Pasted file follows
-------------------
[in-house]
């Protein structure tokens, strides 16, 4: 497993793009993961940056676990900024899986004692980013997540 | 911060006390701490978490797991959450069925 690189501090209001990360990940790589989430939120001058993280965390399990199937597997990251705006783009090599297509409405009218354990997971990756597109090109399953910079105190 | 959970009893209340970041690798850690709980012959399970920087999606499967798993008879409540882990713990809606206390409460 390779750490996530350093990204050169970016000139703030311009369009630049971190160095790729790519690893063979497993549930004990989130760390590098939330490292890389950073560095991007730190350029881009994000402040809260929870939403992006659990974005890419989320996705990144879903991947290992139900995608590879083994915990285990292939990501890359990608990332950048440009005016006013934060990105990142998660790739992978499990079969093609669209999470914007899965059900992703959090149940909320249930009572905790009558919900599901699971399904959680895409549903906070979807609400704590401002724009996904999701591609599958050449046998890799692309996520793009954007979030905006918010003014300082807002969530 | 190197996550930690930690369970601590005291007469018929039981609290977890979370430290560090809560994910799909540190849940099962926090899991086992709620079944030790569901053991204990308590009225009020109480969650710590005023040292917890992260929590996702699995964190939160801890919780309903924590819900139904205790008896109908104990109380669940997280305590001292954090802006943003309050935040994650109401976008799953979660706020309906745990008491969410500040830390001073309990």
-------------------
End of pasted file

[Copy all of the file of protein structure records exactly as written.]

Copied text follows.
[in-house]
């Protein structure tokens, strides 16, 4: 497993793009993961940056676990900024899986004692980013997540 | 911060006390701490978490797991959450069925 690189501090209001990360990940790589989430939120001058993280965390399990199937597997990251705006783009090599297509409405009218354990997971990756597109090109399953910079105190 | 959970009893209340970041690798850690709980012959399970920087999606499967798993008879409540882990713990809606206390409460 390779750490996530350093990204050169970016000139703030311009369009630049971190160095790729790519690893063979497993549930004990989130760390590098939330490292890389950073560095991007730190350029881009994000402040809260929870939403992006659990974005890419989320996705990144879903991947290992139900995608590879083994915990285990292939990501890359990608990332950048440009005016006013934060990105990142998660790739992978499990079969093609669209999470914007899965059900992703959090149940909320249930009572905790009558919900599901699971399904959680895409549903906070979807609400704590401002724009996904999701591609599958050449046998890799692309996520793009954007979030905006918010003014300082807002969530 | 190197996550930690930690369970601590005291007469018929039981609290977890979370430290560090809560994910799909540190849940099962926090899991086992709620079944030790569901053991204990308590009225009020109480969650710590005023040292917890992260929590996702699995964190939160801890919780309903924590819900139904205790008896109908104990109380669940997280305590001292954090802006943003309050935040994650109401976008799953979660706020309906745990008491969410500040830390001073309990």